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DAVEY GRAHAM - "Folk, Blues and Beyond" Topic TSCD820 - original release 1964
DAVEY GRAHAM - "Fire in the Soul" Topic TSCD818 - original release ...

It's not hard to imagine the impact this must have had in the mid 1960s. Davey Graham hit the folk scene like a bomb (when I were just a lad), with an approach to fingerpicking and guitar tuning that drew on jazz and blues guitar and piano styles. He brought that melange of influences, along with a keen interest in what we now call "World Music" to bear on the widest range of material you could possible (not) imagine. These CD's are classic, seminal - to use a messy-sounding adjective- and their influence is too huge to gauge. Martin's Carthy and Simpson, Nic Jones, Bert Jansch, John Renbourne, to name but a few - these gents all acknowledge the Graham influence on their playing and the breakthrough that Graham's DAGDAD tuning represented.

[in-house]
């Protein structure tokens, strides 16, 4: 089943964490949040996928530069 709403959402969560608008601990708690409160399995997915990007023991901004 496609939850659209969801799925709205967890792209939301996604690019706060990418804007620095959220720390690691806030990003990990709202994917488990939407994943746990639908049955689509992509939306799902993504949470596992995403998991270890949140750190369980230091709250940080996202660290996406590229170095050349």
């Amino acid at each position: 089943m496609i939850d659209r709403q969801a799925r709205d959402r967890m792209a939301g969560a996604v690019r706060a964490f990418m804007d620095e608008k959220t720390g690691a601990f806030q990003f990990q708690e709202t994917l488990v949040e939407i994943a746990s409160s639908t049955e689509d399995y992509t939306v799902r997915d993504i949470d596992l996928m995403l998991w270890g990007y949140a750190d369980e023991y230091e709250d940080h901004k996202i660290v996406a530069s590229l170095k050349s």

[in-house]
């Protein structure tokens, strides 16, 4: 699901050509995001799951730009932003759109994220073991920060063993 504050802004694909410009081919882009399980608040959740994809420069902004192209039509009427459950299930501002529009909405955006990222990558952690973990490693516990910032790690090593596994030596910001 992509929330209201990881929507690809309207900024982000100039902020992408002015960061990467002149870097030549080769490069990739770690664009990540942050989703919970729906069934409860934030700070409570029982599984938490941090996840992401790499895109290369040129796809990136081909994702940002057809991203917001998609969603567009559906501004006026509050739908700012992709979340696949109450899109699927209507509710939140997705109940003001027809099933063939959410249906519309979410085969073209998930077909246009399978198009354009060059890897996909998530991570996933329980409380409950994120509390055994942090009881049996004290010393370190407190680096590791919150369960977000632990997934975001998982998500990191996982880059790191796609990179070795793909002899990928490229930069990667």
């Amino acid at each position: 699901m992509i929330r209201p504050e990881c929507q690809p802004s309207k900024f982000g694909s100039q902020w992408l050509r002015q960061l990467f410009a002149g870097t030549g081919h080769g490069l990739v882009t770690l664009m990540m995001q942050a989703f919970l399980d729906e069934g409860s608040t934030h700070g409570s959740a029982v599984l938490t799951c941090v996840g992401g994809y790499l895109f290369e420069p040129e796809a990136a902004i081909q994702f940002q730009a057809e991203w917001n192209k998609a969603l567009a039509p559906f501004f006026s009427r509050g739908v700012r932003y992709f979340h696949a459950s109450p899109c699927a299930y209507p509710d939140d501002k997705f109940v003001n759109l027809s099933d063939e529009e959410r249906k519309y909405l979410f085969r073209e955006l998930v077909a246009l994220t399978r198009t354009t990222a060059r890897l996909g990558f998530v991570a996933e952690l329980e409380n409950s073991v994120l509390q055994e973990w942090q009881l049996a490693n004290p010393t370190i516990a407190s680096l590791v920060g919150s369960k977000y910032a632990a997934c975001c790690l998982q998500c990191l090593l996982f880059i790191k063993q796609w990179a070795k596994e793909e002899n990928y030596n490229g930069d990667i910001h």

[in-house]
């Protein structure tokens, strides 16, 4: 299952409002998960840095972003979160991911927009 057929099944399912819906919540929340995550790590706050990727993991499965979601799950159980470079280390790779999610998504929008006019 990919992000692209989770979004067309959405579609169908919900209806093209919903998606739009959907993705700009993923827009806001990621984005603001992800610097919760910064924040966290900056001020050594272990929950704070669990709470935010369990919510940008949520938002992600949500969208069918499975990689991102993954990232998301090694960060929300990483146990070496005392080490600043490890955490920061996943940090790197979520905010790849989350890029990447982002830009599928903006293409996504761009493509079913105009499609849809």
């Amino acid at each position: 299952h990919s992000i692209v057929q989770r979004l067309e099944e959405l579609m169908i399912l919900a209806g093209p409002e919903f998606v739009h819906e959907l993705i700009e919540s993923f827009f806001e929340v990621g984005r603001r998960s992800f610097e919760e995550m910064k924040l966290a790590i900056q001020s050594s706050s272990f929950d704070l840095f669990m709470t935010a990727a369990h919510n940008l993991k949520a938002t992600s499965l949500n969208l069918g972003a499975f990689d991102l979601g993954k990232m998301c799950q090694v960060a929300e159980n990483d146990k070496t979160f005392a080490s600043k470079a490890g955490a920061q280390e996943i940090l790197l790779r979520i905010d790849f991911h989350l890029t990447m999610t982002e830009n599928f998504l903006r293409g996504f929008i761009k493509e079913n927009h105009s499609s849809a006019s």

So - how do the albums actually stand up, 35 years on? It's taken Topic a long time to reissue them on CD and Graham has released the odd clunker since then - so are they merely of curiosity value? Nothing could be further from the truth. Davey Graham's voice is, to be sure, rudimentary, although it has the same kind of quirky effectiveness that Bob Dylan's did before it became a parody of itself. The albums, however, are as sparkling, lively and full of innovation as they ever were. From the doomy "Cocaine", through "Celtic" material such as "Sally Free and Easy" and Eastern stuff such as "Maajun" to the finger-picker's rite of passage, "Anji", this is 24-carat brilliance.

This really should be required listening for all guitarists and will still astound any lover of folk and roots music with open ears. The hard bit is believing that the first of these came out in 1964, a year before Martin Carthy's first album, just to put it in context!

Alan Murray

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This album was reviewed in Issue 38 of The Living Tradition magazine.